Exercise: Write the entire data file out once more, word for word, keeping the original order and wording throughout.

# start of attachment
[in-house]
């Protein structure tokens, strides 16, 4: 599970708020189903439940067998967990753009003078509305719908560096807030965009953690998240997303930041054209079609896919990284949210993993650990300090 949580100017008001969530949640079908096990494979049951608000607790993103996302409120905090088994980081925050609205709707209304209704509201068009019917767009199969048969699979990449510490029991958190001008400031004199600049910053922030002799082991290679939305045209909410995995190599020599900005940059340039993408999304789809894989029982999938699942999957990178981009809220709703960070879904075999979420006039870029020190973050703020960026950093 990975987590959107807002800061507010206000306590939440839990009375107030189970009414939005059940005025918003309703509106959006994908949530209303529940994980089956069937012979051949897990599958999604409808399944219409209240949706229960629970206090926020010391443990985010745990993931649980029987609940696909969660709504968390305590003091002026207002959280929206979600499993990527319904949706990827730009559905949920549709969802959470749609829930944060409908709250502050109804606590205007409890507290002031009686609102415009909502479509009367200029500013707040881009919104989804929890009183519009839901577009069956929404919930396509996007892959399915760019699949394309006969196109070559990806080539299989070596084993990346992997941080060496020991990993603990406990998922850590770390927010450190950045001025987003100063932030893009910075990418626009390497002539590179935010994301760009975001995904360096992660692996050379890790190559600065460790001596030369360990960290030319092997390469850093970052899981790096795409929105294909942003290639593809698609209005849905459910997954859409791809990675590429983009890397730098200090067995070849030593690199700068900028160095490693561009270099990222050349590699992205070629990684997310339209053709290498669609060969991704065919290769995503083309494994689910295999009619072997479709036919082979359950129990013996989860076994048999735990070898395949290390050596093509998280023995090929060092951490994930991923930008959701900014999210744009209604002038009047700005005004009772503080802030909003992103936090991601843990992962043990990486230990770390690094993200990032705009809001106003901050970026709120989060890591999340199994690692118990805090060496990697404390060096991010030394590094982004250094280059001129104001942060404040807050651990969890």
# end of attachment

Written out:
[in-house]
């Protein structure tokens, strides 16, 4: 599970708020189903439940067998967990753009003078509305719908560096807030965009953690998240997303930041054209079609896919990284949210993993650990300090 949580100017008001969530949640079908096990494979049951608000607790993103996302409120905090088994980081925050609205709707209304209704509201068009019917767009199969048969699979990449510490029991958190001008400031004199600049910053922030002799082991290679939305045209909410995995190599020599900005940059340039993408999304789809894989029982999938699942999957990178981009809220709703960070879904075999979420006039870029020190973050703020960026950093 990975987590959107807002800061507010206000306590939440839990009375107030189970009414939005059940005025918003309703509106959006994908949530209303529940994980089956069937012979051949897990599958999604409808399944219409209240949706229960629970206090926020010391443990985010745990993931649980029987609940696909969660709504968390305590003091002026207002959280929206979600499993990527319904949706990827730009559905949920549709969802959470749609829930944060409908709250502050109804606590205007409890507290002031009686609102415009909502479509009367200029500013707040881009919104989804929890009183519009839901577009069956929404919930396509996007892959399915760019699949394309006969196109070559990806080539299989070596084993990346992997941080060496020991990993603990406990998922850590770390927010450190950045001025987003100063932030893009910075990418626009390497002539590179935010994301760009975001995904360096992660692996050379890790190559600065460790001596030369360990960290030319092997390469850093970052899981790096795409929105294909942003290639593809698609209005849905459910997954859409791809990675590429983009890397730098200090067995070849030593690199700068900028160095490693561009270099990222050349590699992205070629990684997310339209053709290498669609060969991704065919290769995503083309494994689910295999009619072997479709036919082979359950129990013996989860076994048999735990070898395949290390050596093509998280023995090929060092951490994930991923930008959701900014999210744009209604002038009047700005005004009772503080802030909003992103936090991601843990992962043990990486230990770390690094993200990032705009809001106003901050970026709120989060890591999340199994690692118990805090060496990697404390060096991010030394590094982004250094280059001129104001942060404040807050651990969890």